Check flavor carefully before adding anything, It is easy to over salt and cover the flavor of the Pintos.

Allow guests to season to taste with Cholula, Texas Champagne or whatever.

Fancy is:

Do the above.
Now add anything you like: sausage, brisket, left over pulled pork, jalapenos, seranos. I like some Chipolte.

Once again, simple is best for a side dish.

This is very similar to trying fancy rubs on Brisket for three years, then doing a salt and pepper rub,smoking with pecan and a "little" mesquite. It's a thing of beauty and the flavor is so good you wish you had stuck with simple all along.

Good luck, Jeff
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Unread 03-10-2009, 09:38 PM   #7
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These are the beans I make all the time.

Add these three items and simmer for two hours:

3 – Cups Beans
Cover with about 2-3 inches of water
1 – Small package salt pork cubed

Then add the following:

2 – Cans dice tomatoes with garlic & onions
1 or 2 – Serrano Peppers whole
2 or 3 – Cloves Garlic chopped
Hand full Cilantro chopped
Salt to taste

Simmer for another two hours or until tender.

Have fun with it!
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Unread 03-10-2009, 09:39 PM   #8
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Pinto beans are great. Many ways to cook them good depending are how you were brought up and where you are in the country. I know how I prefer them either, both as the main meal or as a side, but alway a lot of good ideas here.
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Unread 03-11-2009, 11:54 AM   #9
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I've been eating these for years I also have a simple receipe.
Boil the dry beans until tender, drain off water and mash with potatoe masher. While mashing fry up some chorizo(usually 1 stick per pound of dry beans), pour entire fried chorizo into mashed beans(this means the gease also), stir together with some montery jack cheese.
Ready to serve. Hope you enjoy.
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Unread 03-11-2009, 01:03 PM   #10
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Quote:
Originally Posted by jcfontario View Post
I will be interested in how the cracklings work in the bean recipe. I have some pieces of smoked skin that I have saved for deep frying into cracklings and I am looking for some good recipes for them before my wife decides that they are taking up valuable space in the freezer.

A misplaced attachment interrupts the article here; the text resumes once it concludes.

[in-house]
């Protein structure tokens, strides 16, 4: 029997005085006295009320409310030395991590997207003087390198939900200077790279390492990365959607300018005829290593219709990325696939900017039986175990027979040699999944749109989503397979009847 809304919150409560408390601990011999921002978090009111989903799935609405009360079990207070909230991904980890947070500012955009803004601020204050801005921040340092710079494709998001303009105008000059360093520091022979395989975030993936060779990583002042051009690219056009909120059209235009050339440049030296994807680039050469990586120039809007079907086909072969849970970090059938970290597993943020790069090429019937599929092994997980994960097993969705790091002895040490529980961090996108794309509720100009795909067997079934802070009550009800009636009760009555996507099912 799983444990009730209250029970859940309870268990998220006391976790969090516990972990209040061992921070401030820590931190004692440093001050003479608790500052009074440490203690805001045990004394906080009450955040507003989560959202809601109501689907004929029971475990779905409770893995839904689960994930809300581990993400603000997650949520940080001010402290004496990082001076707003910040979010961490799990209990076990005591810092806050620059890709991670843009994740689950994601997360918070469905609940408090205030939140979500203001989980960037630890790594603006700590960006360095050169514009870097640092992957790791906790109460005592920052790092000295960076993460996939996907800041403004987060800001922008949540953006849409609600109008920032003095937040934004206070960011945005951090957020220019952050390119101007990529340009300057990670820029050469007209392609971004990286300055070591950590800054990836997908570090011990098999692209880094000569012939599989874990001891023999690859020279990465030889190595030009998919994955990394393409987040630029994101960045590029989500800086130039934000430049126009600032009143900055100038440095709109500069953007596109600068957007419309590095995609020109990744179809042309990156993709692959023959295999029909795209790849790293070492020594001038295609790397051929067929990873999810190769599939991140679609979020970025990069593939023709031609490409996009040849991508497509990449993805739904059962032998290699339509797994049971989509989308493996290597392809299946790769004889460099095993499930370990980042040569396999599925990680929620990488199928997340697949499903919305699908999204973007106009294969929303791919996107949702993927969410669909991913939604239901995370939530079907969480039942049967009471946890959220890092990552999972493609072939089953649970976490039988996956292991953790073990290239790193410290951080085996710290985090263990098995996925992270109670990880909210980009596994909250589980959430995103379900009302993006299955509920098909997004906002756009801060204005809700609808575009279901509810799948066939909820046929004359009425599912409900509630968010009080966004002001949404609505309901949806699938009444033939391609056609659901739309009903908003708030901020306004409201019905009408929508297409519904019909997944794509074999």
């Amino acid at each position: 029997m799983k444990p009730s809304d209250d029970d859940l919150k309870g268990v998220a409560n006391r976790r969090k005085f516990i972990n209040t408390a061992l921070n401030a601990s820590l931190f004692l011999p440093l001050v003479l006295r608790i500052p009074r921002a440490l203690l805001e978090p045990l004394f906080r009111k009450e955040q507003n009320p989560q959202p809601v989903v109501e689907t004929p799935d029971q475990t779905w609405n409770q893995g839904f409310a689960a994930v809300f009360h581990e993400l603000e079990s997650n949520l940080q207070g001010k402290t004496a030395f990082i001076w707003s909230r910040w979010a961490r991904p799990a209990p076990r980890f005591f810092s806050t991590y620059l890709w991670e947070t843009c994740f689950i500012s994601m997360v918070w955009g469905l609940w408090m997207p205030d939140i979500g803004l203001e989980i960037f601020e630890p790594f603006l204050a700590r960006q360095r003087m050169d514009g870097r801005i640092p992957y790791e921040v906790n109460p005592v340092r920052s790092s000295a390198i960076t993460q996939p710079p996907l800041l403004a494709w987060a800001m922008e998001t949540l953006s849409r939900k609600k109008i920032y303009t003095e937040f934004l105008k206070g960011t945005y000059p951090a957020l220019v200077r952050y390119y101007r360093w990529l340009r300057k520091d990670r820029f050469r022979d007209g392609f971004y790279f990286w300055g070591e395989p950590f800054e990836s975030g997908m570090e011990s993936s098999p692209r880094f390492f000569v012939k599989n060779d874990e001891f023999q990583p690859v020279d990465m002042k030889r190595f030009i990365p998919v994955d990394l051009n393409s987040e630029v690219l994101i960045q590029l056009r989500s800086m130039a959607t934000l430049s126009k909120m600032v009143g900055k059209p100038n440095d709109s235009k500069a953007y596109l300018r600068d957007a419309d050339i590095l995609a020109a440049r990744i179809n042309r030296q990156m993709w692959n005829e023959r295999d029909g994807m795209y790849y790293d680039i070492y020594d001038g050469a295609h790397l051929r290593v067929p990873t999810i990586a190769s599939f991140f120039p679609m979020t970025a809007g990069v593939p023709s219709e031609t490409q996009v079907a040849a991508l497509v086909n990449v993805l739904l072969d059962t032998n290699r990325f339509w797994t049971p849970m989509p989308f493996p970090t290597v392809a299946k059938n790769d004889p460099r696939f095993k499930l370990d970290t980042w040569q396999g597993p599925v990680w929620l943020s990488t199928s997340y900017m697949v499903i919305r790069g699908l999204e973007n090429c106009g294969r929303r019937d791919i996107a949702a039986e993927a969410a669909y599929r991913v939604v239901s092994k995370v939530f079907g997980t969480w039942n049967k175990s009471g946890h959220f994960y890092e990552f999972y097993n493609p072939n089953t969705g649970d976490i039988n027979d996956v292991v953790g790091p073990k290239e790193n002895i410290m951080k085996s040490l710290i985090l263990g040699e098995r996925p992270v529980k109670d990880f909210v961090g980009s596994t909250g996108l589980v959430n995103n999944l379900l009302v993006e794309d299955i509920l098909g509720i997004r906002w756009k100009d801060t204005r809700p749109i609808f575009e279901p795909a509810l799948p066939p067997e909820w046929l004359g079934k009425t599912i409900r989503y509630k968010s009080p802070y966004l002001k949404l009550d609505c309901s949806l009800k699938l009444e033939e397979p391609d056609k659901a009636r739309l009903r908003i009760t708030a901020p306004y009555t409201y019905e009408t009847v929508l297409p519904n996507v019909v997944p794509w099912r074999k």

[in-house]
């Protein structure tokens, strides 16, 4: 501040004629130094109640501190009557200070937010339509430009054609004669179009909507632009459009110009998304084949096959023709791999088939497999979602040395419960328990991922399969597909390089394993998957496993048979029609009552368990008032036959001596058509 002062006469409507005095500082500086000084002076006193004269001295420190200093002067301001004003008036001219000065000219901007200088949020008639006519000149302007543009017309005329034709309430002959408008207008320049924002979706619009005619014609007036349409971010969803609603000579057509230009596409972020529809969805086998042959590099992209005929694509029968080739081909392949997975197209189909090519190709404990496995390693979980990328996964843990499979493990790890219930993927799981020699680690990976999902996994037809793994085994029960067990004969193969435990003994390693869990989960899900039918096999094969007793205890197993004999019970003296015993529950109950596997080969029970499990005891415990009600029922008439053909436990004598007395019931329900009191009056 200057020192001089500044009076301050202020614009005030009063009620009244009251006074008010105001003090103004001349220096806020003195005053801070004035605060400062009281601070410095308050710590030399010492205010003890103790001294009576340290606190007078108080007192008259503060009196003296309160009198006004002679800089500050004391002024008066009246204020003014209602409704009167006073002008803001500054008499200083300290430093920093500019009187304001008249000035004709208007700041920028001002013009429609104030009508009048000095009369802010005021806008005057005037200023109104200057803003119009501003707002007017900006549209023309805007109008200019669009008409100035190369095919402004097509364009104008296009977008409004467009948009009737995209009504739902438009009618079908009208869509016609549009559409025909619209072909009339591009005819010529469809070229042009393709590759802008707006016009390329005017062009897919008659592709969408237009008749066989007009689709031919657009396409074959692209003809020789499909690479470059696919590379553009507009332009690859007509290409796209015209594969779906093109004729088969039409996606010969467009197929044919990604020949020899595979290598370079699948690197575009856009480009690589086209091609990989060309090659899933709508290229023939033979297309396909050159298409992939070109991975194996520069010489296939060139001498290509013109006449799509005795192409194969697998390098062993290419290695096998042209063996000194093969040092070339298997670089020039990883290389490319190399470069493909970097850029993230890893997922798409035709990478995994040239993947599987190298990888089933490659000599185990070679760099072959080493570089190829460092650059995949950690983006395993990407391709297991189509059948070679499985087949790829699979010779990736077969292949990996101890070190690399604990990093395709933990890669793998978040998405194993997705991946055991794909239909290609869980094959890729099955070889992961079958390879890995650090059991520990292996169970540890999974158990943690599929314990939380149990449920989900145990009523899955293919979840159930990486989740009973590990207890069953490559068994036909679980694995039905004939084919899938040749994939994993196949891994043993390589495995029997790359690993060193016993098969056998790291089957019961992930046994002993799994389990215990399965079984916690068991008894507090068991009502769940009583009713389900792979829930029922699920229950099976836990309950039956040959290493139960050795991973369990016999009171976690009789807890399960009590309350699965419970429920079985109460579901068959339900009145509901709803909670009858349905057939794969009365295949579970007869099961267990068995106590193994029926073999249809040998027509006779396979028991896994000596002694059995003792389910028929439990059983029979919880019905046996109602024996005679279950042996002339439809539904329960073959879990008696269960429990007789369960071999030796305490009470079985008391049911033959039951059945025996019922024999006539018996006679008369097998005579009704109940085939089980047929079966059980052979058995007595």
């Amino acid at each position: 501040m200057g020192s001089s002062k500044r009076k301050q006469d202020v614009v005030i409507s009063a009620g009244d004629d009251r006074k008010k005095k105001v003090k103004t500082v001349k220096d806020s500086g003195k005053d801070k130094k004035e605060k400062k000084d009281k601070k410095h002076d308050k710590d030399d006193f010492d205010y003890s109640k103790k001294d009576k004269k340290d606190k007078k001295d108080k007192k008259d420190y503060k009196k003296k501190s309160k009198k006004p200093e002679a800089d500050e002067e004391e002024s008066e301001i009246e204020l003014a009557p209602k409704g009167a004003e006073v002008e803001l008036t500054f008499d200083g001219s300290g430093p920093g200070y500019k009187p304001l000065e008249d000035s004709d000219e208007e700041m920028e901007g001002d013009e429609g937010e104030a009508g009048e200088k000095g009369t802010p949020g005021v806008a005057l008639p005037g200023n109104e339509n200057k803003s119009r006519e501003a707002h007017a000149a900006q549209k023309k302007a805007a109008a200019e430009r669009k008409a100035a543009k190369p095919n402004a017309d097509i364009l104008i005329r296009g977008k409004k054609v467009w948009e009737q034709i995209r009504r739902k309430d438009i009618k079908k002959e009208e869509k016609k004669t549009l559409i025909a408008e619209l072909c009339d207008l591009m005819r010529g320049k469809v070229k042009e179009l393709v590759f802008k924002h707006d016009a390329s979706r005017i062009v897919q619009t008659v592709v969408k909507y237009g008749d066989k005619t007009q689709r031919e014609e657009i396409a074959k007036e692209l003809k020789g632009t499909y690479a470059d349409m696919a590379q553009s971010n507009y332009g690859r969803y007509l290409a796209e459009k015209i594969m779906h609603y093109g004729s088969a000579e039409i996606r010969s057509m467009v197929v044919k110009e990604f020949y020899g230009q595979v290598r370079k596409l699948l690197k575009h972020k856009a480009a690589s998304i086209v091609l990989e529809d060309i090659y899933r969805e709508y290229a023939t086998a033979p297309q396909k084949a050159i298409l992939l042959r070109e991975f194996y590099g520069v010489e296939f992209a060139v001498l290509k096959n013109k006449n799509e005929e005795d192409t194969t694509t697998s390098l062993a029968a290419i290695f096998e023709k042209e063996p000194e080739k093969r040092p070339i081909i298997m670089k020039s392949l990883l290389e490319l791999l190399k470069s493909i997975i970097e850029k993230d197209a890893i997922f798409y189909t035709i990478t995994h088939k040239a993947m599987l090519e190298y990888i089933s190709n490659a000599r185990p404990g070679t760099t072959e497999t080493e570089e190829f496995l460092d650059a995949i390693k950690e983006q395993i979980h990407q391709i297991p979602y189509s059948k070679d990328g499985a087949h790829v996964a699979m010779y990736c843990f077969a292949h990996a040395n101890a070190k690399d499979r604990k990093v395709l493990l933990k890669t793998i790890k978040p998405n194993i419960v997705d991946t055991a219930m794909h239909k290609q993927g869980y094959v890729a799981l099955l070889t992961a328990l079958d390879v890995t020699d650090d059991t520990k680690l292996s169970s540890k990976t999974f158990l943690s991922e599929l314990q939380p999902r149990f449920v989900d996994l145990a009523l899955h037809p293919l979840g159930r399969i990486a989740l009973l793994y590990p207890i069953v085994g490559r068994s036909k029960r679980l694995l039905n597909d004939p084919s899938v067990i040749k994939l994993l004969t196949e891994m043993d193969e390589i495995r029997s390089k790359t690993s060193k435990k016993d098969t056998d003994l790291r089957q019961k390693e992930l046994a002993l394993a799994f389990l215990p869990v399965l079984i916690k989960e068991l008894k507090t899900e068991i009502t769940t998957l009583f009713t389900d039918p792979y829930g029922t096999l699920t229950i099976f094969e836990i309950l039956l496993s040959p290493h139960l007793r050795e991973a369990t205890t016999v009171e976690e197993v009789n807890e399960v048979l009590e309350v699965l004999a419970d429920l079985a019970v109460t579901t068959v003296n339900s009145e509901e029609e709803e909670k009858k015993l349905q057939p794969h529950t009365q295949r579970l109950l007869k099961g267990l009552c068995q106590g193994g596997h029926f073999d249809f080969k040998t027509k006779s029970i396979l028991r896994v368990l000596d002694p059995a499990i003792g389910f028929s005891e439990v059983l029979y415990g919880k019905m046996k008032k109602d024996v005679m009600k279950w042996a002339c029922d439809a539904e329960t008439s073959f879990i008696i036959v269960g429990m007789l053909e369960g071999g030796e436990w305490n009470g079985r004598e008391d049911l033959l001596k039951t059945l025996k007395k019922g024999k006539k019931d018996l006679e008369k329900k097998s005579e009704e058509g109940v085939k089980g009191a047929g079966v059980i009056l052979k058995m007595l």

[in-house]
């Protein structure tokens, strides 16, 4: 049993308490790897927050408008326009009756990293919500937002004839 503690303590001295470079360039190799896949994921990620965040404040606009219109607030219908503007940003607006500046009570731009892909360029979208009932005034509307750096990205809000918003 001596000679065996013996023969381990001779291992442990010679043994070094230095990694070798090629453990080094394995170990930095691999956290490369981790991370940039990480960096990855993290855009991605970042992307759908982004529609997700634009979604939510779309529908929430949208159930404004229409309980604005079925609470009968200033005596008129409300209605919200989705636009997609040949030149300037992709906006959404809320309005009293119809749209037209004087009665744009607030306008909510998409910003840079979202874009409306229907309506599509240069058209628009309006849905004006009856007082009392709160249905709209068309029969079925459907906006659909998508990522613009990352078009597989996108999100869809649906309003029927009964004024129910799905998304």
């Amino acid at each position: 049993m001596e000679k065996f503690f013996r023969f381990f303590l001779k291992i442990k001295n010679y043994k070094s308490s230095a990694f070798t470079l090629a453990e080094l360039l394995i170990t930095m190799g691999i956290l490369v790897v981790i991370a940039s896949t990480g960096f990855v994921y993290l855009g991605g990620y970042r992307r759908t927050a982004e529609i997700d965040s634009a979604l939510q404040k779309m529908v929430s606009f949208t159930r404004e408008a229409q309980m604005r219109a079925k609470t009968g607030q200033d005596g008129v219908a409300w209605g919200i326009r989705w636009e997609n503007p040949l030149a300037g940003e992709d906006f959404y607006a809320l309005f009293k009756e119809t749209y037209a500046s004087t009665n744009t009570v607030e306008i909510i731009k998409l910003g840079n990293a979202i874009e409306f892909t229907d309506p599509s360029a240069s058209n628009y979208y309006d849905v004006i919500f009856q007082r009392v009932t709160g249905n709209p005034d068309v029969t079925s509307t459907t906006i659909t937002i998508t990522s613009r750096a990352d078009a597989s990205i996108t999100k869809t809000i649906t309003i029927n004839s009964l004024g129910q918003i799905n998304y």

I don't plan to put the cracklings in the beans. At least not this time. The cracklings are going to be used to make fried crackling corn bread. I never had it before, but it sounds like something I need to try.

Thanks for all the suggestions. They have been very helpful. I'll post some pictures if my end result isn't embarrassing.
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Unread 03-11-2009, 01:35 PM   #11
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Quote:
Originally Posted by snoqualmiesmoker View Post
I vigorously second that. I have made those and they ROCK.
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Unread 03-11-2009, 01:38 PM   #12
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Quote:
Originally Posted by Scrooge Fan View Post
I don't plan to put the cracklings in the beans. At least not this time. The cracklings are going to be used to make fried crackling corn bread. I never had it before, but it sounds like something I need to try.

Thanks for all the suggestions. They have been very helpful. I'll post some pictures if my end result isn't embarrassing.
We put rinds and cracklins in the beans all the time. Just like putting in smoked hocks. Good stuff. Some cooked down chorizo is nice as is one onion cut in half, some garlic cloves for flavor. You will like the flavor the cracklins give the beans.
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Unread 03-12-2009, 08:29 AM   #13
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1 pound Pinto Beans, washed and checked for rocks...
1 white onion
1 Tbsp minced garlic
1 15 ounce can tomato sauce
1/2 pound bacon
2 Tbsp Favorite Pork Rub
1 Tbsp Chili Powder


1. Soak beans at least 8 hours (overnight?)
2. Place in kettle covered with by equal amount of water, boil 30 mins
3. Place in crockpot on low heat covered with 1 inch water

4. Chop and fry bacon (do not discard grease)
5. Chop onion and fry in bacon grease w/garlic till onion is nearly clear

6. Add ingredients from steps 4 & 5
7. Add Chili Powder, Rub & Tomato Sauce

8. Go to work, come home, eat...

I frequently add other leftover meats, especoially pork; pulled, cubed chops or whatever...
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Unread 03-12-2009, 09:58 AM   #14
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Oh yeah...............now there's a must try bean recipe. Nice. Bacon, chile powder, seems to have all the good stuff in it.